Sunday, December 20, 2009

The Sunday sports section 

[] Pro Football continues to beat the spread.

[] The famous neurosurgeon says hockey should be sissified have the contact and violence taken out of it to reduce injuries. The famous former hockey player and current game commentator, voted "the seventh greatest Canadian" (by Canadians!), says hockey should be even more "rock 'em, sock 'em" than it is. Who's right? Discussed.

[] The Tax Foundation proposes a jobs creation program: policy that would definitely create a lot of good-paying American jobs:
"The N.L. Should Be More Like the A.L. Act of 2009," which would "mandate that the National League enact a designated hitter rule or MLB lose its anti-trust exemption; and that the total number of roster spots increases by one."
At first, this would create 16 new jobs (number of N.L. teams). But think of all the other jobs. There will likely need to be more balls and bats ... more uniforms will be produced ... pitchers will probably be more likely to be hurt during the season due to more wear and tear (every 9th batter won't be essentially a free pass). Therefore, more replacement pitchers will be needed. Plus, this wear and tear will create more jobs for medical trainers. That can only be a good thing...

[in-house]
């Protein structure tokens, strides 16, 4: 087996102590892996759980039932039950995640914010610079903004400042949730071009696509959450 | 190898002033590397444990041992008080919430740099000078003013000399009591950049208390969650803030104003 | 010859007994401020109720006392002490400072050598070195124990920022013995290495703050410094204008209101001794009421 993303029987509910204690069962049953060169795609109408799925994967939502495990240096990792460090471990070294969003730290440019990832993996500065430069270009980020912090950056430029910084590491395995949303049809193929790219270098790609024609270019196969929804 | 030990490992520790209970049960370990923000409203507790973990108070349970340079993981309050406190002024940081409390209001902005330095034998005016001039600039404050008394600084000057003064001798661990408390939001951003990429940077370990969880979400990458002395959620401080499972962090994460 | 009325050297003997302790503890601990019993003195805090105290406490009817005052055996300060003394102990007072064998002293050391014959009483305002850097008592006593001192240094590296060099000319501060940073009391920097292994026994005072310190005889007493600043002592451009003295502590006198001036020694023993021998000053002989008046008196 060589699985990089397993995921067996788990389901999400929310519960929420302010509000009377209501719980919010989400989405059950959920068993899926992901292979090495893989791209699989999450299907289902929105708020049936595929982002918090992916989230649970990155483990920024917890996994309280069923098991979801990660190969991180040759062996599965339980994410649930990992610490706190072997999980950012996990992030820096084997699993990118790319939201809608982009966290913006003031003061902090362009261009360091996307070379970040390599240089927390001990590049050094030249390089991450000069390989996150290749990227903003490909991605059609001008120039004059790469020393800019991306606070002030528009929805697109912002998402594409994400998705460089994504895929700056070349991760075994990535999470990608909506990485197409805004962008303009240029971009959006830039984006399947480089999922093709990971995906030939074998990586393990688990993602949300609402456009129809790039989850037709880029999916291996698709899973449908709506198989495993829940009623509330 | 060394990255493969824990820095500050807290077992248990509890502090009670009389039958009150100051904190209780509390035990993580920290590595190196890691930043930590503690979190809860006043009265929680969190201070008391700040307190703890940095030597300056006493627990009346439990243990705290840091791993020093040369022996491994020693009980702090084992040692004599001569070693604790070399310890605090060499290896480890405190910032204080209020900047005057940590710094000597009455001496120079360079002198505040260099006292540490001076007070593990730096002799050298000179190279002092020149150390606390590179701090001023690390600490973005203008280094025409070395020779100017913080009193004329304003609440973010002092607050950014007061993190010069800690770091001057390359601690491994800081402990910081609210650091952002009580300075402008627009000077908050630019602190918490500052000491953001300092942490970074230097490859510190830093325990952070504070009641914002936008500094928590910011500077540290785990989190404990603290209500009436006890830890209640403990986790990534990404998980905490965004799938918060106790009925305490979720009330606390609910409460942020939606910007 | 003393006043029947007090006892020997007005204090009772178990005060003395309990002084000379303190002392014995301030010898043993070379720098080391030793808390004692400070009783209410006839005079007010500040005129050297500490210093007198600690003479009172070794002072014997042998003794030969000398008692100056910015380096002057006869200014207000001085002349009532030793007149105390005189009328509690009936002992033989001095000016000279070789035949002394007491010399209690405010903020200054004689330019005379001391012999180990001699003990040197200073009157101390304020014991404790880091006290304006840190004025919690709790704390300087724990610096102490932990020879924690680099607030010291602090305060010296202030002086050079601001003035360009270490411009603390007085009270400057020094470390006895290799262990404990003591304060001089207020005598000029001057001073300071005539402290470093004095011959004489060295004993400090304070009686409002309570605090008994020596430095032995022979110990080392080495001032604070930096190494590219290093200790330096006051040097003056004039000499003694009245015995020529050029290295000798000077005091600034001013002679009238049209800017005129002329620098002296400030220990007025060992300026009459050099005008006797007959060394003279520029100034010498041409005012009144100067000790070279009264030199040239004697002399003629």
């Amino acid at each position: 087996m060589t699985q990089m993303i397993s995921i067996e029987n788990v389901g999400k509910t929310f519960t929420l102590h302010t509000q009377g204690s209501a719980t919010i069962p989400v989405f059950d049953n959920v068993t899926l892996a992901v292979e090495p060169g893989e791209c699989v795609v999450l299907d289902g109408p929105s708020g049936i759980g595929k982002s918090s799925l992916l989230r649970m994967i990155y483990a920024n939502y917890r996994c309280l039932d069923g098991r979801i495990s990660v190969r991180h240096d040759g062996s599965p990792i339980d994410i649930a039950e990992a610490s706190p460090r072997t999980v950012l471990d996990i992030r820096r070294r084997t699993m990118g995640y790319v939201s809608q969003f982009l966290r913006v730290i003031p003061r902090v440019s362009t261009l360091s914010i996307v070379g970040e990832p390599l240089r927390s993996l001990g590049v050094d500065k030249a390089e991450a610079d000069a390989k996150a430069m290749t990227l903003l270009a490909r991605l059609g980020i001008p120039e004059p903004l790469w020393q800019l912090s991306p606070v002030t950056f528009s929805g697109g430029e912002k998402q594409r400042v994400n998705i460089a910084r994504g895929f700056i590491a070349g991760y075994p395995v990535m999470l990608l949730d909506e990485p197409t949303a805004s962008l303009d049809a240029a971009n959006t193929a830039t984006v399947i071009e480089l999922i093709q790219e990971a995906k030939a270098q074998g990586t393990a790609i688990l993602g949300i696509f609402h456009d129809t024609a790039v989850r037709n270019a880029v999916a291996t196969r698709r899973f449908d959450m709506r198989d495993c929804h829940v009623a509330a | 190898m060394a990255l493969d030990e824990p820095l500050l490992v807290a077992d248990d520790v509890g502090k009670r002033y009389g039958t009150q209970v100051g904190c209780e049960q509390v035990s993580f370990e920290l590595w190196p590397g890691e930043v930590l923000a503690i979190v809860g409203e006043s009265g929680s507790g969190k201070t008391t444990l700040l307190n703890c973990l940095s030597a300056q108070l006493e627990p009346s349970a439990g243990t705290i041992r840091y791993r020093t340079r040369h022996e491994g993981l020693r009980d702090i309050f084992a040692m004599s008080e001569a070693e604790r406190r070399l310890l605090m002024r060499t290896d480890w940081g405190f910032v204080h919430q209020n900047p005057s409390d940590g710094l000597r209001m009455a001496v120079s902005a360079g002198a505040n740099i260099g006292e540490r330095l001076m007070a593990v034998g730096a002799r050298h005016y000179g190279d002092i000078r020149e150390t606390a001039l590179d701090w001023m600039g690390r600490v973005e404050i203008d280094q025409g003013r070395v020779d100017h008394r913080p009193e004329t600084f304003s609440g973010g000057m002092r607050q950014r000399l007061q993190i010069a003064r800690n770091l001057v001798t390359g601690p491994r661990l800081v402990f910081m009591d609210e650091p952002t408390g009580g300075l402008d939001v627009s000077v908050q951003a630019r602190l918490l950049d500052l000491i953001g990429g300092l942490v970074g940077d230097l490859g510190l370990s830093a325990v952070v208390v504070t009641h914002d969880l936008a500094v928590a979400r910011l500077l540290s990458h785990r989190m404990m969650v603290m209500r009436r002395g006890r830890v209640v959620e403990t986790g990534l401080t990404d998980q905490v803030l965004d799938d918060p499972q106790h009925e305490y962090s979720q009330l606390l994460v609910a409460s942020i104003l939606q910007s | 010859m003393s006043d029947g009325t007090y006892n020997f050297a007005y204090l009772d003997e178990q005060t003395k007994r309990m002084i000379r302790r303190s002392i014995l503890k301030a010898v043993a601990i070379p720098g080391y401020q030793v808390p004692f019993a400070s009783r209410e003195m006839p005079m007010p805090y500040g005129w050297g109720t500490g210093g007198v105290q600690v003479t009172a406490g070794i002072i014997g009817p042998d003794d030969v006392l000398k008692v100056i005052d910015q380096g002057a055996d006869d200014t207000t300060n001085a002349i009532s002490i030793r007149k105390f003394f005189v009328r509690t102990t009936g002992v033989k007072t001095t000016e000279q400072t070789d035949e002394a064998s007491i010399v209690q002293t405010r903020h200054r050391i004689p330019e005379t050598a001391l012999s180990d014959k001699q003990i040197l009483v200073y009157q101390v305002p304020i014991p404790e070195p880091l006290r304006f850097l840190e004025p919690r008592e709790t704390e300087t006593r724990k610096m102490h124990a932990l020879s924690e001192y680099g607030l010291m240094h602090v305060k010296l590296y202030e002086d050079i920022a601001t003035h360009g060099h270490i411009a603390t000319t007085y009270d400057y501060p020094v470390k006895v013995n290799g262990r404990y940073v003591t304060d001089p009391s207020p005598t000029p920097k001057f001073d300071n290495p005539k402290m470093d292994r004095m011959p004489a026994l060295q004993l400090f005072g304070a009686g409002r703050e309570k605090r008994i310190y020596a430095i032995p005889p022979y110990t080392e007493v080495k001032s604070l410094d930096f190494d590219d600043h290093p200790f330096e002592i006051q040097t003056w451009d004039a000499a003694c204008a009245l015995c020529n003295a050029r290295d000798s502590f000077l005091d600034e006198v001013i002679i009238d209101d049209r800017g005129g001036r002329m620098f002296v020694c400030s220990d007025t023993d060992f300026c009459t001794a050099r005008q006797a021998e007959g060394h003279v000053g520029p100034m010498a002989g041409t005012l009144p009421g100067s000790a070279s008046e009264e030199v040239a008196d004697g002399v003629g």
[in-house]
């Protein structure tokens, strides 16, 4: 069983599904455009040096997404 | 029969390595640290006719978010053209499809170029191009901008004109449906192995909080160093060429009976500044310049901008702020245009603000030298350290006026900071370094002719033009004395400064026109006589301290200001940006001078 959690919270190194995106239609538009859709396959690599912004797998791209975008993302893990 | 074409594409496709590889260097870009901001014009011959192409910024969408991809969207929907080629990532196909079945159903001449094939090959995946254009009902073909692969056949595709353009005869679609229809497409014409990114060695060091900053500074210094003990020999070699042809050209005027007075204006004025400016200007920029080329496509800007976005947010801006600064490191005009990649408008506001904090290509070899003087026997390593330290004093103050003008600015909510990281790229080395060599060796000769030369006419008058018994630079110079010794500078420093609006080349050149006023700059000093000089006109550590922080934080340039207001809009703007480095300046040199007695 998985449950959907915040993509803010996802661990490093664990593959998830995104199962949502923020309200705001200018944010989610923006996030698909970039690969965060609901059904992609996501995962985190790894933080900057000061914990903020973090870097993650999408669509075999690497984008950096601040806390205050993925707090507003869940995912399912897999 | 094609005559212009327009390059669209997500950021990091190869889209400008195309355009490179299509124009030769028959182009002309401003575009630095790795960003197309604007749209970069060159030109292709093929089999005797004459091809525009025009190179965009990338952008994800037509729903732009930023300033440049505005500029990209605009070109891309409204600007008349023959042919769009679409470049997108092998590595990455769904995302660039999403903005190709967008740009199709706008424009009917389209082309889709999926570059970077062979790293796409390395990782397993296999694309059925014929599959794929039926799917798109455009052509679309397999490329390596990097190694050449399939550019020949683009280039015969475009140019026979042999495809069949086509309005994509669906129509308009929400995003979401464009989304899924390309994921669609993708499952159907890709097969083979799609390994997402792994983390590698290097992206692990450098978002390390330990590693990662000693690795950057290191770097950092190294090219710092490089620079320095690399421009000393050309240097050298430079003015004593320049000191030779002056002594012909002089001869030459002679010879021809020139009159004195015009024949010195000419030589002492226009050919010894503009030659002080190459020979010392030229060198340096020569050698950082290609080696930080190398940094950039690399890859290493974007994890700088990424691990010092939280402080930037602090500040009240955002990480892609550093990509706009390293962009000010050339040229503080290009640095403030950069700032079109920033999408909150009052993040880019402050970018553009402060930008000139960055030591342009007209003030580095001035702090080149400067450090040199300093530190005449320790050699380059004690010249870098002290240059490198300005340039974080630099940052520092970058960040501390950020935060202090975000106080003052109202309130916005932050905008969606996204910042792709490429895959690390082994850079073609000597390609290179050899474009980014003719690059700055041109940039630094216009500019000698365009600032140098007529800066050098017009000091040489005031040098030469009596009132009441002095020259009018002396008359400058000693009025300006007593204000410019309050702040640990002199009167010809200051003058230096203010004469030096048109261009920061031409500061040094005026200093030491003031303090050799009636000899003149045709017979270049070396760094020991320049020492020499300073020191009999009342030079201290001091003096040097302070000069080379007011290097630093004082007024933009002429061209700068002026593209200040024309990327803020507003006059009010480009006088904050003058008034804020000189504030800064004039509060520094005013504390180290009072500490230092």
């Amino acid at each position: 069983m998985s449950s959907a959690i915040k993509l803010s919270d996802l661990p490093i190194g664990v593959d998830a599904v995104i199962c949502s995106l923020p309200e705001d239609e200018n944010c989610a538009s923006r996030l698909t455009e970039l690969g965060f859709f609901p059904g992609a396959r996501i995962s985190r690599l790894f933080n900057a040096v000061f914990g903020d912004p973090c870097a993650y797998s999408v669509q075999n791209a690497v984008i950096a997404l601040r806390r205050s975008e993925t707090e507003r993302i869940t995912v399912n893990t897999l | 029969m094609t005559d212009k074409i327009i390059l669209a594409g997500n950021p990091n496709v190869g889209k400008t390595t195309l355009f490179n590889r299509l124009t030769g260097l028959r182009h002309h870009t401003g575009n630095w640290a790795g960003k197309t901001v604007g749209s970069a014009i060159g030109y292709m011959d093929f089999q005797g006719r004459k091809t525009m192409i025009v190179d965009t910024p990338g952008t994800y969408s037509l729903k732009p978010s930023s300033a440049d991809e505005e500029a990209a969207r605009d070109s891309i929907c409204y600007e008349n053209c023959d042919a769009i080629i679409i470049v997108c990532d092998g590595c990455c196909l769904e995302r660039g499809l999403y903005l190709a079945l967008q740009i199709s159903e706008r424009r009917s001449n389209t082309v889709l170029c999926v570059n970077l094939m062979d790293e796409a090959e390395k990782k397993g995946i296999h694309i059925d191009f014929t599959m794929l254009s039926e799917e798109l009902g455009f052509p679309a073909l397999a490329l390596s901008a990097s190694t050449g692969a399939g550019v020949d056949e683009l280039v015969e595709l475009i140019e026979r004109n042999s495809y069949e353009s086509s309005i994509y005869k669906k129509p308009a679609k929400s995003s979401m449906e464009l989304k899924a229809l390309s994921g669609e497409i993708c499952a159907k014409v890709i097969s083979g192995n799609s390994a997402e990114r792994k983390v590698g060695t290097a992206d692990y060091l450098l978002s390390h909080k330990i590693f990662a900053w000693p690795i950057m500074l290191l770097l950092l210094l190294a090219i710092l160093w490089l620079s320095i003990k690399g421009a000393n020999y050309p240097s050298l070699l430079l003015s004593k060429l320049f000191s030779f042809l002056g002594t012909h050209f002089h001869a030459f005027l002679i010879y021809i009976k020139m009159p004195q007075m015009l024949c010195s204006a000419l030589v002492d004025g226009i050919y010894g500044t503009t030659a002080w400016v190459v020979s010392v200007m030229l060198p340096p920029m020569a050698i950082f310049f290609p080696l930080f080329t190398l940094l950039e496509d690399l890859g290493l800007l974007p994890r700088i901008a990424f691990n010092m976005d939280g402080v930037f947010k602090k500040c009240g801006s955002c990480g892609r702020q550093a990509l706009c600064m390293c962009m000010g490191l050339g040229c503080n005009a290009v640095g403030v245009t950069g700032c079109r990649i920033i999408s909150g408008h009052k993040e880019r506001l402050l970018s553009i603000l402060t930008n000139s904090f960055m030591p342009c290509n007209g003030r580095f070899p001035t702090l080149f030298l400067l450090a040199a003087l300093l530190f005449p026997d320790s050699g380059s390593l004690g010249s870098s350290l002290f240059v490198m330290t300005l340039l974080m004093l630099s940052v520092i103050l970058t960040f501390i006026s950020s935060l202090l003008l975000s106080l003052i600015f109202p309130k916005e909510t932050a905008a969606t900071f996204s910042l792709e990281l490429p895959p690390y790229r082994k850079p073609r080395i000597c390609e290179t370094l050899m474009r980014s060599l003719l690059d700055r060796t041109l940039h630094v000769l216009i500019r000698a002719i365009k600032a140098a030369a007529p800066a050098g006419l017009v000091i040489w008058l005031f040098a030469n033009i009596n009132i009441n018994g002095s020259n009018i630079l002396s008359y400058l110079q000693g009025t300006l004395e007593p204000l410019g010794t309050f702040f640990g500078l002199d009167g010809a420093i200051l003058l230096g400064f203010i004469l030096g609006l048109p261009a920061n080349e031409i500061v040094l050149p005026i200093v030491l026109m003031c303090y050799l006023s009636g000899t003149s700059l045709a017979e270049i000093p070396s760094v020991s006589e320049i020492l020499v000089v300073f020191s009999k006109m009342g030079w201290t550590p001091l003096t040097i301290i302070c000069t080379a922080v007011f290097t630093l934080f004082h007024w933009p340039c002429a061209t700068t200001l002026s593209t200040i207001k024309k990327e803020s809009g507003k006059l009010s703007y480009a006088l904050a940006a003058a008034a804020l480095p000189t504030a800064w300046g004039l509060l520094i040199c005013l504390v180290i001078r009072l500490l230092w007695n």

[] How most colleges lose money sending their football teams to Bowl games: They have to buy thousands of tickets to the game, then can't sell them except at a loss...
Last year, Virginia Tech earned a berth in the Orange Bowl and was required to buy 17,500 tickets at $125 each. It only sold 3,342 of them, leading to a loss of $1.77 million for the university and the Atlantic Coast Conference, records show...

Which raises questions: Then why did they go? Why do any of these schools go to games where ticket sales prospects are bleak?

The answers are longer-term revenue and prestige.

“Seemingly, universities will do whatever they need to so everyone knows they’re a successful, big-time football power,” Richard Southall [director of the College Sport Research Institute] said. “Whether it’s playing on any night of the week or buying ticket allotments, it doesn’t matter. On some level, the bowl committee folks know this. The (athletic directors) know this. Nobody can say no to the bowl fix.” ... [San Diego Union-Tribune]
Of course, money from these games is being made by somebody.

[HT: the Sports Economist]